Story   Photographer   Editor   Student/Intern   Assistant   Job/Item

 Front Page
 Member Index
 Latest Headlines
 Special Features
 'Fun Pix'
 Message Board
 Educate Yourself
 Equipment Profiles
 Classified Ads
 Monthly Clip Contest
 Annual Contest
 Current Issue
 Back Issues
 Members Area
 "The Guide"
About Us:
 About SportsShooter
 Contact Us
 Terms & Conditions

Sign in:
Members log in here with your user name and password to access the your admin page and other special features.



|| News Item: Posted 2002-05-02

Let's Talk Business: I am Worthy & What I do has Real Value
By Rick Rickman

Photo by
If you truly are a freelance photographer then you'll know already that this has been one of the hardest downturns in our business. Many of the oldest and best-established picture agencies in this country are struggling and barely holding on by the quicks of their fingernails.

Many magazines are curtailing assignment work and using stock or, worse yet, pick-ups. (More on Pick-Ups later). Many very well established photographers tell me that they've never felt so uneasy. Photographers like myself are wondering if we can hold on till the cycle turns around.

There are people in this business who have reputations that allow them to move through these kinds of downturns without much distress. However, there aren't many Natchweys, Heislers, or Lankers out there so the rest of us are in the unenviable position of having to drum up work.

To ad insult to an already bad situation, establishments like the New York Times and AOL/Time have decided to try and get photographers to sign over all their rights to their work for abysmal compensation. The Associated Press started this trend several years ago by strong-arming their freelancers into doing work for them for almost nothing. In most cases this strategy on the part of AP worked because the stringers who chose to work under the new AP contract didn't have the foresight or self esteem to be able to take a stand and say no to this bad situation.

That scenario has encouraged other publishing interests to try the same strong arm techniques in hopes that photographers will again cave in to pressure and sign these bad contracts and hence give the rights to their work away again.

Well, now that you're really depressed and can see that things are darker than you ever imagined, here are a couple ideas to think about.

I have two photographer friends who are very different in philosophy and approach. For the sake of this column one friend will be named Bob and the other will be named Pete. They are both real people but I am changing the names to protect what little sense of dignity either has left.

Bob is a very young, talented, and ambitious photographer who, I believe has one of the finest natural eyes for images I've ever seen. Pete is a much older, very talented, but more traditional photographer type. Let's deal with Pete first.

Pete started photography later in life. He has always had a deep-rooted desire to become a sports photographer of note. He shoots very nice images consistently but really the most important thing for him is whom he is working for and where he is shooting. Pete has been obsessed most of his career with wanting to be a regular in the pages of Sports Illustrated, hopping from event to event and being seen as talented because of his position.Pete's always had some real issues with self esteem and it's my belief that he believes that working for someone he feels is important is more important than the pictures he produces.

Pete has worked for some time now and in his traditional pursuit of a career, he hasn't always had much luck pursuing SI. He also hasn't always made the best decisions in whom to work for. He spent some time working for a company that paid him under a work for hire arrangement and in that arrangement he agreed to give the rights to all his film away.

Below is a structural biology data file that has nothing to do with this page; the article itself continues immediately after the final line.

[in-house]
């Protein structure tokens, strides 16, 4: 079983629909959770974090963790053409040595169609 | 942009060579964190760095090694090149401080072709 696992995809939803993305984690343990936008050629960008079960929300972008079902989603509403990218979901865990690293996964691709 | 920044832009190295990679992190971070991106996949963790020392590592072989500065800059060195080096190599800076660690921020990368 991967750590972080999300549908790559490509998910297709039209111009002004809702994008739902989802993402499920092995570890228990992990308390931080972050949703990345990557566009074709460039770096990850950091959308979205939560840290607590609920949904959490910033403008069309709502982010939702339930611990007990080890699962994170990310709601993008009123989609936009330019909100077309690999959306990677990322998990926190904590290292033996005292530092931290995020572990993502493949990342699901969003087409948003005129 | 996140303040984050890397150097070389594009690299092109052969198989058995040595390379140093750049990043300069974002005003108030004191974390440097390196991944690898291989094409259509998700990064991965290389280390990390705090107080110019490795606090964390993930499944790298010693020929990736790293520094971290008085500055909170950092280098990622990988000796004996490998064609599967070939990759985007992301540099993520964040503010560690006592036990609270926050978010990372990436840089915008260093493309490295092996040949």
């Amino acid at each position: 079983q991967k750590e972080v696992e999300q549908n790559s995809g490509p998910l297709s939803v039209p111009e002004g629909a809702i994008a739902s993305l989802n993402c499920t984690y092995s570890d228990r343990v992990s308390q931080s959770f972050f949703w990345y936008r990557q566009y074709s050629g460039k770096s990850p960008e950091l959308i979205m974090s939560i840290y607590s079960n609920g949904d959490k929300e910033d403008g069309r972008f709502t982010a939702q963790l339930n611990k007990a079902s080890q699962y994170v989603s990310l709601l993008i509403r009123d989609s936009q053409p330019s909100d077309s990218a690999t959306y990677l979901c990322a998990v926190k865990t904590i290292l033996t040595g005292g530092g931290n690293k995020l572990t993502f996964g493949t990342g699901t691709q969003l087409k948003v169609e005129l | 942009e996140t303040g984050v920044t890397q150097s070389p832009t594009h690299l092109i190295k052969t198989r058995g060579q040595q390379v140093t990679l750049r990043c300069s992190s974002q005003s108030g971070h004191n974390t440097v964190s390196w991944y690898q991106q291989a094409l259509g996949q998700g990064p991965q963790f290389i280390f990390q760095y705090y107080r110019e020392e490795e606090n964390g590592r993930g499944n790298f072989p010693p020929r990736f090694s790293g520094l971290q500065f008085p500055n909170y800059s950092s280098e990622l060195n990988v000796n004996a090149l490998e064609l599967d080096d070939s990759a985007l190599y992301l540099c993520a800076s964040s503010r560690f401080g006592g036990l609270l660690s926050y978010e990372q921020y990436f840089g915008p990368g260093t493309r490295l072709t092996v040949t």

Upon leaving that company Pete talked to me at length about how it was a bad idea to work in a setting that didn't allow a photographer to maintain control of his body of work. A year or so passes and Pete finds himself in another tight money crunch and this time he feels compelled to go to work for the NBA. This arrangement is very similar to a work for hire arrangement that Pete still has no control or resale of his work but he says he needs the money.

Pete's a classic case of many photographers, who because of fear or lack of imagination can't seem to escape the rut of being roped into continual bad situations. I love Pete like family but he is the very type of photographer that ultimately sabotages his own career and subsequently the entire industry without taking responsibility for his actions. Pete will never change and will be doing the same things a year from now that he's doing today but for less money because of bad decision making.

Bob on the other had has never been very traditional in his approach to his career. As I said earlier, Bob has one of the most interesting natural eyes I've ever seen. His ability far exceeds his years and he is very self assured and comfortable with himself. Several years ago Bob was pondering a freelance career right out of college and was frustrated with more and more magazines insisting that photographers sign over the rights to their work. He always said that if people didn't stop agreeing with that crap no one would be able to make a living freelancing in the near future.

Bob came over to the house one afternoon and proclaimed in a very thoughtful way that he wasn't going to do this magazine thing anymore. He was taking a job with one of the big film manufacturing companies. He said confidently, "I'm not gonna give up my pictures, I'm just gonna find a way to finance my personal work in a way that isn't so damn compromising." I was concerned that Bob would never get to keep up with his pictures in this new position but I wished him well and good luck. Bob not only continued to shoot on his projects but also got several shows of his work in the Southern California area and now was completely debt free. That is something that I envied greatly.